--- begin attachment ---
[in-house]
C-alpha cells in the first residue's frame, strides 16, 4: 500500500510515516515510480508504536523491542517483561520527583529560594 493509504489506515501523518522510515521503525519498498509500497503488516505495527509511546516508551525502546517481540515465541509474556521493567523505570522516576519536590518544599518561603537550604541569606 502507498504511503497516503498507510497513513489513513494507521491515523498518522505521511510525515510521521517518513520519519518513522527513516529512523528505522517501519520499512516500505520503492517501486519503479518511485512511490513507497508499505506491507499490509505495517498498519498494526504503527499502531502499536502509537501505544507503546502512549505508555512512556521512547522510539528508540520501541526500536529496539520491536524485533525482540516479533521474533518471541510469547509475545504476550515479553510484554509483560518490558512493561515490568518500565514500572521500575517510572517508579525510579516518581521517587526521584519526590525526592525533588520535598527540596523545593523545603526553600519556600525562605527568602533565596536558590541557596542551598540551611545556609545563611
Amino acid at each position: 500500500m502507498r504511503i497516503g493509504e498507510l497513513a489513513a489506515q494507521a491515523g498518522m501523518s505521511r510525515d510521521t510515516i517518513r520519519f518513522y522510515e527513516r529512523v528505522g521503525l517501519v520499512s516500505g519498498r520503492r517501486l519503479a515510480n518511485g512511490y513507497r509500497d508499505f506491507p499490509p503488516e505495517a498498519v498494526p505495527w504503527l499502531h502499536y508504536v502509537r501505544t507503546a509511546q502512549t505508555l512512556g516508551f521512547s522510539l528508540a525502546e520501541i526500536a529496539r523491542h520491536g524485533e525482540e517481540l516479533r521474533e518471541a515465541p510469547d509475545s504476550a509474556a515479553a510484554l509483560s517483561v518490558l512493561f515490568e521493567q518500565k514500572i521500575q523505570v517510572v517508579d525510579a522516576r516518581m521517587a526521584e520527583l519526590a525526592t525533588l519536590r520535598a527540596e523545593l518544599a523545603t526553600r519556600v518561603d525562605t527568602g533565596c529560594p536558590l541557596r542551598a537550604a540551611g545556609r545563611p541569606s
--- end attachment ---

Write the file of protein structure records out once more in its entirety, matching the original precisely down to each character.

[in-house]
C-alpha cells in the first residue's frame, strides 16, 4: 500500500510515516515510480508504536523491542517483561520527583529560594 493509504489506515501523518522510515521503525519498498509500497503488516505495527509511546516508551525502546517481540515465541509474556521493567523505570522516576519536590518544599518561603537550604541569606 502507498504511503497516503498507510497513513489513513494507521491515523498518522505521511510525515510521521517518513520519519518513522527513516529512523528505522517501519520499512516500505520503492517501486519503479518511485512511490513507497508499505506491507499490509505495517498498519498494526504503527499502531502499536502509537501505544507503546502512549505508555512512556521512547522510539528508540520501541526500536529496539520491536524485533525482540516479533521474533518471541510469547509475545504476550515479553510484554509483560518490558512493561515490568518500565514500572521500575517510572517508579525510579516518581521517587526521584519526590525526592525533588520535598527540596523545593523545603526553600519556600525562605527568602533565596536558590541557596542551598540551611545556609545563611
Amino acid at each position: 500500500m502507498r504511503i497516503g493509504e498507510l497513513a489513513a489506515q494507521a491515523g498518522m501523518s505521511r510525515d510521521t510515516i517518513r520519519f518513522y522510515e527513516r529512523v528505522g521503525l517501519v520499512s516500505g519498498r520503492r517501486l519503479a515510480n518511485g512511490y513507497r509500497d508499505f506491507p499490509p503488516e505495517a498498519v498494526p505495527w504503527l499502531h502499536y508504536v502509537r501505544t507503546a509511546q502512549t505508555l512512556g516508551f521512547s522510539l528508540a525502546e520501541i526500536a529496539r523491542h520491536g524485533e525482540e517481540l516479533r521474533e518471541a515465541p510469547d509475545s504476550a509474556a515479553a510484554l509483560s517483561v518490558l512493561f515490568e521493567q518500565k514500572i521500575q523505570v517510572v517508579d525510579a522516576r516518581m521517587a526521584e520527583l519526590a525526592t525533588l519536590r520535598a527540596e523545593l518544599a523545603t526553600r519556600v518561603d525562605t527568602g533565596c529560594p536558590l541557596r542551598a537550604a540551611g545556609r545563611p541569606s